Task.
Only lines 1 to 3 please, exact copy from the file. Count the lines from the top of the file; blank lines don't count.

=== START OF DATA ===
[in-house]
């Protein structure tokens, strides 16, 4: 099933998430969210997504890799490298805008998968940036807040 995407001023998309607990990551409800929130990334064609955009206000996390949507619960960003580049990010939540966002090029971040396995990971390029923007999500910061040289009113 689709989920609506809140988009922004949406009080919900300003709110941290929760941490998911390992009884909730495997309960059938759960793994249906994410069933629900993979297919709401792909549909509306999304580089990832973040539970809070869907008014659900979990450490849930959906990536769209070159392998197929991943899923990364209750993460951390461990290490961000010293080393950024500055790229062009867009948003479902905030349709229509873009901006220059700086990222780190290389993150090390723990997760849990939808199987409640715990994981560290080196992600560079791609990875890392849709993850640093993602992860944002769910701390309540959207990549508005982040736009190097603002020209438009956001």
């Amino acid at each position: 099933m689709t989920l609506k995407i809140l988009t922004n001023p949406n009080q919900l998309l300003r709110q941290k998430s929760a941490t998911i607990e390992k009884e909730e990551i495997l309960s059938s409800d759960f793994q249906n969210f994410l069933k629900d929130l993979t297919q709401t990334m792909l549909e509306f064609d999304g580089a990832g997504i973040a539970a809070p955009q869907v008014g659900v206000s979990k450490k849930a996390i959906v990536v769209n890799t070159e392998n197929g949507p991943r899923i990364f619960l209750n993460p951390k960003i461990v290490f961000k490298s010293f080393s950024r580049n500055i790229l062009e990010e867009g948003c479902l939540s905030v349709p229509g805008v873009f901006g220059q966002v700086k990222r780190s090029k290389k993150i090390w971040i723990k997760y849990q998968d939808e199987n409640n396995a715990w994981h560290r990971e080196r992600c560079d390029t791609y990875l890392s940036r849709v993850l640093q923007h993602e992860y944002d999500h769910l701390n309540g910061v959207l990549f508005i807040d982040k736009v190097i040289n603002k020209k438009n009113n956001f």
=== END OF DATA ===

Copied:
[in-house]
């Protein structure tokens, strides 16, 4: 099933998430969210997504890799490298805008998968940036807040 995407001023998309607990990551409800929130990334064609955009206000996390949507619960960003580049990010939540966002090029971040396995990971390029923007999500910061040289009113 689709989920609506809140988009922004949406009080919900300003709110941290929760941490998911390992009884909730495997309960059938759960793994249906994410069933629900993979297919709401792909549909509306999304580089990832973040539970809070869907008014659900979990450490849930959906990536769209070159392998197929991943899923990364209750993460951390461990290490961000010293080393950024500055790229062009867009948003479902905030349709229509873009901006220059700086990222780190290389993150090390723990997760849990939808199987409640715990994981560290080196992600560079791609990875890392849709993850640093993602992860944002769910701390309540959207990549508005982040736009190097603002020209438009956001």
């Amino acid at each position: 099933m689709t989920l609506k995407i809140l988009t922004n001023p949406n009080q919900l998309l300003r709110q941290k998430s929760a941490t998911i607990e390992k009884e909730e990551i495997l309960s059938s409800d759960f793994q249906n969210f994410l069933k629900d929130l993979t297919q709401t990334m792909l549909e509306f064609d999304g580089a990832g997504i973040a539970a809070p955009q869907v008014g659900v206000s979990k450490k849930a996390i959906v990536v769209n890799t070159e392998n197929g949507p991943r899923i990364f619960l209750n993460p951390k960003i461990v290490f961000k490298s010293f080393s950024r580049n500055i790229l062009e990010e867009g948003c479902l939540s905030v349709p229509g805008v873009f901006g220059q966002v700086k990222r780190s090029k290389k993150i090390w971040i723990k997760y849990q998968d939808e199987n409640n396995a715990w994981h560290r990971e080196r992600c560079d390029t791609y990875l890392s940036r849709v993850l640093q923007h993602e992860y944002d999500h769910l701390n309540g910061v959207l990549f508005i807040d982040k736009v190097i040289n603002k020209k438009n009113n956001f």